• Arterial Signal Coordination on Routes with High Truck Traffic – Adjusting signal timing to optimize traffic flow on routes with a high percentage of trucks is one way to help minimize freight emissions. A truck traveling at 55 mph that must stop at an intersection and then reaccelerate loses 60 to 80 seconds, as do passenger cars traveling behind the truck Eyler, D. "Traffic Responsive Signal Coordination." Presentation given to the TRB Traffic Signal Systems Committee, July 2003). Time spent idling at a traffic signal increases emissions, and reaccelerating increases them even more because the engine must work harder. Therefore, on certain arterial routes that experience heavy truck traffic, it can be beneficial to ensure efficient signal coordination to better facilitate traffic flow. There are signal systems available that can detect the presence of trucks in the traffic mix and adjust signal timing accordingly.
  • Port Access Improvements – Improving capacity at key access routes to seaports (either road or rail) can reduce emissions by minimizing wait times and queuing at the gates. Although these projects are rarely justified solely by their air quality benefits, the emissions reductions from potential access improvements can be quantified as additional benefits that can help move a project forward. The SR 519 Intermodal Access Project in Seattle (detailed in Section 5.2.2) was found to have numerous air quality benefits associated with reduced idling times for trucks and trains accessing the port.
  • Grade Separations for Road and Rail – Grade separation refers to physically separating two or more transport corridors to eliminate conflicts between traffic traveling in different directions. It most often refers to the separation of railroad tracks that cross highways, but also can be applied to rail/rail crossings. Highway/rail grade separations can limit emissions from cars and trucks that must stop and wait for trains to pass. They can, therefore, reduce vehicle emissions that are attributable to freight movements while mitigating passenger vehicle congestion at the same time. A rail/rail grade separation (such as the proposed Colton Crossing project in California, discussed in Section 5.2) directly reduces locomotive emissions since trains no longer have to stop for other trains going through the intersection.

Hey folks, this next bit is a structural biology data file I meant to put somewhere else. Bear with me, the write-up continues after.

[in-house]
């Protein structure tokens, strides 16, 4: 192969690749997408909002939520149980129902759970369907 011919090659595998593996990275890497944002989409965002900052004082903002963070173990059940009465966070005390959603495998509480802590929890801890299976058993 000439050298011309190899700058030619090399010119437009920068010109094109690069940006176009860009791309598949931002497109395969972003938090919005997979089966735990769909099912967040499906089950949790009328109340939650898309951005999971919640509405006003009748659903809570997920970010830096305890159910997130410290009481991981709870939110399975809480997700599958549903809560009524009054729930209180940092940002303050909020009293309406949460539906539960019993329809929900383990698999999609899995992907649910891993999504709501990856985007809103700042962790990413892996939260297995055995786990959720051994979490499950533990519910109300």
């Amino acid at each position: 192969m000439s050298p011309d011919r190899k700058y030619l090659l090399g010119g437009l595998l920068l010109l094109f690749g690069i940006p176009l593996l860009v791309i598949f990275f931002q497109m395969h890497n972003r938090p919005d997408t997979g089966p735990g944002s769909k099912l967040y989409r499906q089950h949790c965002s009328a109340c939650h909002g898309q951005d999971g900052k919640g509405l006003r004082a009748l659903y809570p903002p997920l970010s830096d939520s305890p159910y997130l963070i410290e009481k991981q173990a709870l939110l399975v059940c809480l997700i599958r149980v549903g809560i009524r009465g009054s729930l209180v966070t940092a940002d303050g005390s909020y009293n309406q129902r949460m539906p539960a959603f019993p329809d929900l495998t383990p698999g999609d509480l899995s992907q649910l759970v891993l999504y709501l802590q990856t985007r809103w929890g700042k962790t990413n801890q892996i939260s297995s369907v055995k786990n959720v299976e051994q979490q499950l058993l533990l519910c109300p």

• Rail Infrastructure Improvements – Making improvements to rail line capacity and infrastructure can reduce freight rail emissions on corridors with heavy train traffic. Upgrading a single track corridor to double track, for instance, eliminates the need for one train to stop at a siding to allow another train to pass. Similarly, improving a rail tunnel to allow double-stacked container cars increases the volume of freight that can be moved by one train, thereby allowing the railroad to reduce the number of trains it operates or, conversely, increase the amount of freight hauled without increasing the number of trains. This is especially important since intermodal rail traffic has been growing much faster than traditional carload traffic over the past several decades. The Heartland Corridor Clearance project is one example of rail capacity improvements that have an ancillary air quality benefit. The project involves track and tunnel modifications that will allow double-stacked container trains to travel between Hampton Roads, Virginia and Columbus, Ohio on a Norfolk Southern rail corridor. Once complete in mid-2010, the upgrades will improve air quality by allowing greater cargo volume on the same number of trains while eliminating the current circuitous route that double-stacked trains must take to get between these points. The project is being funded through a public/private partnership (PPP) between Norfolk Southern, the U.S. DOT, the Virginia Department of Rail and Public Transportation, and the Ohio Rail Development Commission (PPP arrangements are increasingly common in rail infrastructure projects because most of the "easy" rail capacity improvements have already been built, leaving only the expensive mega-projects that railroads have difficulty funding through their own cash flow).